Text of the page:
Danny Bloom
I seek the truth wherever it lies.

When Elena Ferrante speaks, the world listens: ‘Climate change terrifies me!”

World-famous Italian novelist Elena Ferrante writes a weekly literary column in the Guardian newspaper in London now, translated each weekend by Anne Goldstein, and recently she turned her attention to, yes, man-made global warming. Runaway global warming. Global warming that threatens the very future of humankind on this Earth.

“I never worried about the weather — until now,” Ferrante confessed.

“I never worried about weather: heat, humidity, wind, rain, snow, cold — the more I was outside, the better,” she added. “The seasons were time running pleasantly in a circle, like a happy dog chasing its tail.”

But all that changed, she explained to Guardian readers worldwide, when a few decades ago she began to look into the various issues surrounding climate change.

Of her reading of numerous climate change news articles and books, she said it led her to start worrying, for the first time in her life, about the fate of our planet.

“At first [what I was reading] seemed to be a kind of reactionary pessimism: increase in the greenhouse effect, global warming, rising ocean temperatures, melting glaciers, the end of the world on the horizon.” she wrote. “I read in my usual way, wanting to understand and form an opinion, but also to fantasize. In fact I didn’t understand much, I didn’t fantasize much. Was it possible the ultimate devastation of the planet was among the many devastations caused by the human race? Was it possible the animal man, that infinitesimal piece of nature, in the course of our brief history had managed to irreversibly damage all the rest?”

As a young girl in Italy, Mrs Ferrante recalled that she learned that, while progress was unlimited, not everyone enjoyed its fruits. The rich, yes. But not the poor, the disenfranchised, the hopeless.

She confessed that she felt when she was younger that if only ”the means of production and consumption” could be straightened out, things would advance in a just manner for the rich and thee poor, for everyone. So as a teenager and a young adult, she calmed herself, by, she admits “embracing the idea that climate change had always been there and that humans had very little to do with its latest manifestations.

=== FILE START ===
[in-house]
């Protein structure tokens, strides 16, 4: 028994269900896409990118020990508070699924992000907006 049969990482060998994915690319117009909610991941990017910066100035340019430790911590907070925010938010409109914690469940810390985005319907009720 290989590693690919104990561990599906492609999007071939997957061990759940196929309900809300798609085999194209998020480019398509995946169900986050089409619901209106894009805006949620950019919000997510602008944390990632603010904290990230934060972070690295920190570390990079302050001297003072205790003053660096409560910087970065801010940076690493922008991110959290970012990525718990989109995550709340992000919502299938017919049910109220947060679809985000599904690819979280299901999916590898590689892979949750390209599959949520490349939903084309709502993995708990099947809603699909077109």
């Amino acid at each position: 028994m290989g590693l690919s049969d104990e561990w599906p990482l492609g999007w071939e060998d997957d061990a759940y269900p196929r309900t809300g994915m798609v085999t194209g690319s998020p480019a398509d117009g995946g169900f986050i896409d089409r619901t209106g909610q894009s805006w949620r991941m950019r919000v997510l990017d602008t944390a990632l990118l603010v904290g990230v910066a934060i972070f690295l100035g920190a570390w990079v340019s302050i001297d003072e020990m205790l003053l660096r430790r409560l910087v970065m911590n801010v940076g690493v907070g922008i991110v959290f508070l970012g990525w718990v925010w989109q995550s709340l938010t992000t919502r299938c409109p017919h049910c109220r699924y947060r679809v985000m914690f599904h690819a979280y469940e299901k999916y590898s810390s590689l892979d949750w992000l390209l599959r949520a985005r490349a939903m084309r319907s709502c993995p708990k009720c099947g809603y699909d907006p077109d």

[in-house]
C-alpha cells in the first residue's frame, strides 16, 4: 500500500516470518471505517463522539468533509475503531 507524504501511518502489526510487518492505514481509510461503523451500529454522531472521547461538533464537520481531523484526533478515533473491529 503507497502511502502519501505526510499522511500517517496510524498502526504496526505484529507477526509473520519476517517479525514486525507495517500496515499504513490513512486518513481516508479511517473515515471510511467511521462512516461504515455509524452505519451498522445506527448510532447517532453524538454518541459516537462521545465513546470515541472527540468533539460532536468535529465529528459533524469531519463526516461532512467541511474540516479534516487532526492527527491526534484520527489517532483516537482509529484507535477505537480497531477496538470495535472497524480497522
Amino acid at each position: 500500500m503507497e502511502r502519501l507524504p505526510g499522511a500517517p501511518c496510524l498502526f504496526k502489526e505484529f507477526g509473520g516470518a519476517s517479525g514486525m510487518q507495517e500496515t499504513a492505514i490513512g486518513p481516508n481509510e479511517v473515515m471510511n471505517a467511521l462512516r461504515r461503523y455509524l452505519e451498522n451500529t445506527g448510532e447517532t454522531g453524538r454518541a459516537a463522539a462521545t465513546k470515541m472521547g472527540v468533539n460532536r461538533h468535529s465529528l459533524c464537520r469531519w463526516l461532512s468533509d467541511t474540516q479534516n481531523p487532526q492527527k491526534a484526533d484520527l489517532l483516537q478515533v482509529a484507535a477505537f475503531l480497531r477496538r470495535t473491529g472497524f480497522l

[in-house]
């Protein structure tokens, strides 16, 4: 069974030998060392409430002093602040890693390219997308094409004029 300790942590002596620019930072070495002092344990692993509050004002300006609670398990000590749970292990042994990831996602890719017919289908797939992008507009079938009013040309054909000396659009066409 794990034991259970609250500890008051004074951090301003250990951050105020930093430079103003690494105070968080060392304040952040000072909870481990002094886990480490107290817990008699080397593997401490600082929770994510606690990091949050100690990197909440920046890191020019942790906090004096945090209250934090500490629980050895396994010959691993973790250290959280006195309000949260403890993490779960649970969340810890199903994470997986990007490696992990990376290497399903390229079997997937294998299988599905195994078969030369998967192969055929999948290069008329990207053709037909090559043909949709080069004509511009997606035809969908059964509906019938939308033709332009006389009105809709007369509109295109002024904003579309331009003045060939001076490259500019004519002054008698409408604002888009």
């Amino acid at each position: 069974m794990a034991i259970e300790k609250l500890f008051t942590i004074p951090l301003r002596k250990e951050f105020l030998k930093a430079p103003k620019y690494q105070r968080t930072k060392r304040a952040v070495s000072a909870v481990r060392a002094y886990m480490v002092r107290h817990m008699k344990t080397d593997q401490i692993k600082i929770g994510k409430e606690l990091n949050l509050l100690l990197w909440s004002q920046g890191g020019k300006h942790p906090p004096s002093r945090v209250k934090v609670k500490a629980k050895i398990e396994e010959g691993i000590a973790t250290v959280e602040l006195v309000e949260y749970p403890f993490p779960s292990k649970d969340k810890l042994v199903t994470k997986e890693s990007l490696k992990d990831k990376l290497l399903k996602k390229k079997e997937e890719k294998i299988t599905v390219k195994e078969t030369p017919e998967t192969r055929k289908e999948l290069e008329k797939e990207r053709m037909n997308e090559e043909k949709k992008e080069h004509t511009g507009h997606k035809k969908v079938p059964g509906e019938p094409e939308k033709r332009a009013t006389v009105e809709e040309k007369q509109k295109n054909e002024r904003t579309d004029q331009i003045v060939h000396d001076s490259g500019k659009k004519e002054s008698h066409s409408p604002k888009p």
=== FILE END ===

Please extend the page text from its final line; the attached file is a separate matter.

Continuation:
“[But it was] all very wrong,” she says now. “I kept reading, and I repented.”

And now, in 2019?

“I’ve become obsessive,”Ferrante says, adding a string of words that have been picked up on Twittter by climate activists and scientists around the world now: “I repeat to friends and relatives: the sea level is rising, the ice is melting, greenhouse gases are increasing, the atmosphere is warming, and it’s our fault, the fault of the way of life and production imposed on us. It has to be changed immediately.”

And the kicker hits hard: “Mainly, [I must confess that] my lighthearted pleasure in the seasons has disappeared. Now I hate these eternal summers, I’m afraid of the furious heat that starts early and won’t end. And the black skies with the rain cascading down terrify me, making streets into rivers, burying people and things under the mud.”

When Elena Ferrante speaks, the world listens.

About the Author
Dan Bloom curates The Cli-Fi Report at He graduated from Tufts University in Boston in 1971 with a major in Modern Literature. A newspaper editor and reporter since his days in Washington, D.C., Juneau, Alaska, Tokyo, Japan and Taipei, Taiwan, he has lived and worked 5 countries and speaks rudimentary French, Japanese and Chinese. He hopes to live for a few more years.